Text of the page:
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Such a riot! Tragically not. Two first-year students at Oxford University join the infamous Riot Club, where reputations can be made or destroyed over the course of a single evening, leading to . . .

A mediocre class satire that had so much potential to be so much more.

To be honest, the concept should have stayed as a play. The adaptation fails to carry itself on the big screen. If not for the prolific British cast attached to this, I don’t think it would have been done at all.

The only actor that will survive this poor affair will be Sam Claflin (Love, Rosie) who was deliciously revolting. His character Alistair Ryle was a perfect panto villain. Camp and vile. It is a shame however that he was very much a stereotype. A snobby toff that “hates poor people”. As if we needed to cement the stereotype further with that. I can’t believe that was actually written in the script.

Max Irons (The Host) played the lead as well as he could but he was terribly bland up until the final 20 minutes in which he finally had a little bit of meat from the script to chew on and do a bit of acting. He was able to share some chemistry with Holliday Grainger (The Borgias) but it’s all so predictable.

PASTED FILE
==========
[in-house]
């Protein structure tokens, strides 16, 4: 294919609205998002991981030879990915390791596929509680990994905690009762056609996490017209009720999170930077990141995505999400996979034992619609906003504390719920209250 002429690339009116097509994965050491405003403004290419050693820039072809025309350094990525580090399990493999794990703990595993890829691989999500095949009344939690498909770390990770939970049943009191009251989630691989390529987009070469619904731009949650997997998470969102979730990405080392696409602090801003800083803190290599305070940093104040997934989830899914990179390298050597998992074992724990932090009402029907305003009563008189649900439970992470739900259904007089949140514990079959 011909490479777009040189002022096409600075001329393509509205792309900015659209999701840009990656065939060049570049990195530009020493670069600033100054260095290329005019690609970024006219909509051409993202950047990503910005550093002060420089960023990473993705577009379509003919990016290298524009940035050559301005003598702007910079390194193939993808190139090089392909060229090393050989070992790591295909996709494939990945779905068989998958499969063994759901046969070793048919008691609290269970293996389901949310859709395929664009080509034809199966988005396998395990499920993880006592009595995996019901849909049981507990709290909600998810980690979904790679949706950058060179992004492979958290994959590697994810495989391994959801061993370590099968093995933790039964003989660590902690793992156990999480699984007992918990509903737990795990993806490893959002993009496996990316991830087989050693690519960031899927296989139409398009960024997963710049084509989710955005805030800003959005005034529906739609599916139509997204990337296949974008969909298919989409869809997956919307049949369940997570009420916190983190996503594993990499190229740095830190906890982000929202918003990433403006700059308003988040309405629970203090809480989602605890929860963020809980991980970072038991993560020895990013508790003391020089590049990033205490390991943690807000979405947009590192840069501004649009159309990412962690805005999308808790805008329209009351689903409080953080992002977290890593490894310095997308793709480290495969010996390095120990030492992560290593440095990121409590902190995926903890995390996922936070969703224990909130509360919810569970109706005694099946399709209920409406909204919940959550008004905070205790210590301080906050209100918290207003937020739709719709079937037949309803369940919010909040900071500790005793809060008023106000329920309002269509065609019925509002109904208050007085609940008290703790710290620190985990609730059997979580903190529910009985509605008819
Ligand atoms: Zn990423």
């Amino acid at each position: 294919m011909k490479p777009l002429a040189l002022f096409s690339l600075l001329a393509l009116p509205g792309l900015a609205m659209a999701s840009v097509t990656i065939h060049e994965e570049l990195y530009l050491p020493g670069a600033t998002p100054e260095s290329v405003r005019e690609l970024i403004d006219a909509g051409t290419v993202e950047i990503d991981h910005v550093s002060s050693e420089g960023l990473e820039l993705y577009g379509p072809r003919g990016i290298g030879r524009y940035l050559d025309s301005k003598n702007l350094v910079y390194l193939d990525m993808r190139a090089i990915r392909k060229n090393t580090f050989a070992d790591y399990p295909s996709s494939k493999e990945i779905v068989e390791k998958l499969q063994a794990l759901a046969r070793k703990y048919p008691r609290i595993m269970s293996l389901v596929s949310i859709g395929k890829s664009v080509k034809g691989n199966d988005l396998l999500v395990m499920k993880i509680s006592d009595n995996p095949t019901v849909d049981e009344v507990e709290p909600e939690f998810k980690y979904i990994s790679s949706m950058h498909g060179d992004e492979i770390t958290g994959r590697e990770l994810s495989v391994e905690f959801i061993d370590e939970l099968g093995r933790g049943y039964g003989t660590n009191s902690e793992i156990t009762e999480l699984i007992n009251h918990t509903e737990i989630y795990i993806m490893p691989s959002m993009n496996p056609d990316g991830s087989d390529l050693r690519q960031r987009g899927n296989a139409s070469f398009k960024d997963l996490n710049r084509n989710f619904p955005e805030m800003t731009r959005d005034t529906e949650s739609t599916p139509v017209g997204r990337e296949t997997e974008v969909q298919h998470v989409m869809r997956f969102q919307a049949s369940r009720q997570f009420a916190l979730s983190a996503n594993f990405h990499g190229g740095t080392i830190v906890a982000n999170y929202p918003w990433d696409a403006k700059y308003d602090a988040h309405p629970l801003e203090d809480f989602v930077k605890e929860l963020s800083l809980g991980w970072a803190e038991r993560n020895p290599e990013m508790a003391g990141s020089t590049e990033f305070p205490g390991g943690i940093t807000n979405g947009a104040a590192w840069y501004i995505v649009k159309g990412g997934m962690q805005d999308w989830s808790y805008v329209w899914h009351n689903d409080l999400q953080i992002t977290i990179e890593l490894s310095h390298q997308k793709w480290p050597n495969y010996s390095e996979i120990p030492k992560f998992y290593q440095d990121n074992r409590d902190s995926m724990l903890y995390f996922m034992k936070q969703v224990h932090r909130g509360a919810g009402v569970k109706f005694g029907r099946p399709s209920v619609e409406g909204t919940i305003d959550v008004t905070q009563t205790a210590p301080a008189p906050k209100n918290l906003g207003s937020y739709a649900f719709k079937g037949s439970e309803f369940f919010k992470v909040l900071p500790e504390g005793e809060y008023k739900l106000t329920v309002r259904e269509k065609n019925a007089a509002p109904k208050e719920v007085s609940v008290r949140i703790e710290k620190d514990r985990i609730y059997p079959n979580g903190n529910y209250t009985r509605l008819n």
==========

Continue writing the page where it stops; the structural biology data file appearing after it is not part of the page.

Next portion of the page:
BUT Irons was always going to finish second to the rest of the cast comprising of young future British prospects; Douglas Booth (Romeo and Juliet), Ben Schnetzer (Pride) and Sam Reid (Belle).

It does not help that the tone is all over the place. Riding off the Made in Chelsea vibe, the opening act was farcical and terribly OTT as we are given a brief history about the founder of the infamous club, Lord Riot. A genius and a . . . TOTAL LEGEND.

I could feel my hopes for this film fading in an instant. However, the club members did provide enough tomfoolery for a silly but watchable half hour. The initiation sequence had a demented Dead Poets Society feel and I really hoped it was going to keep heading in that direction dealing with the class and society issues within the confines of the school.

The club’s initial introduction and candidate hunt was quite funny. Sam Reid’s overtly flamboyant Hugo chasing after Irons’ Miles for his own intentions. The boozing and sleeping around felt like a mash of Skins meets Made in Chelsea.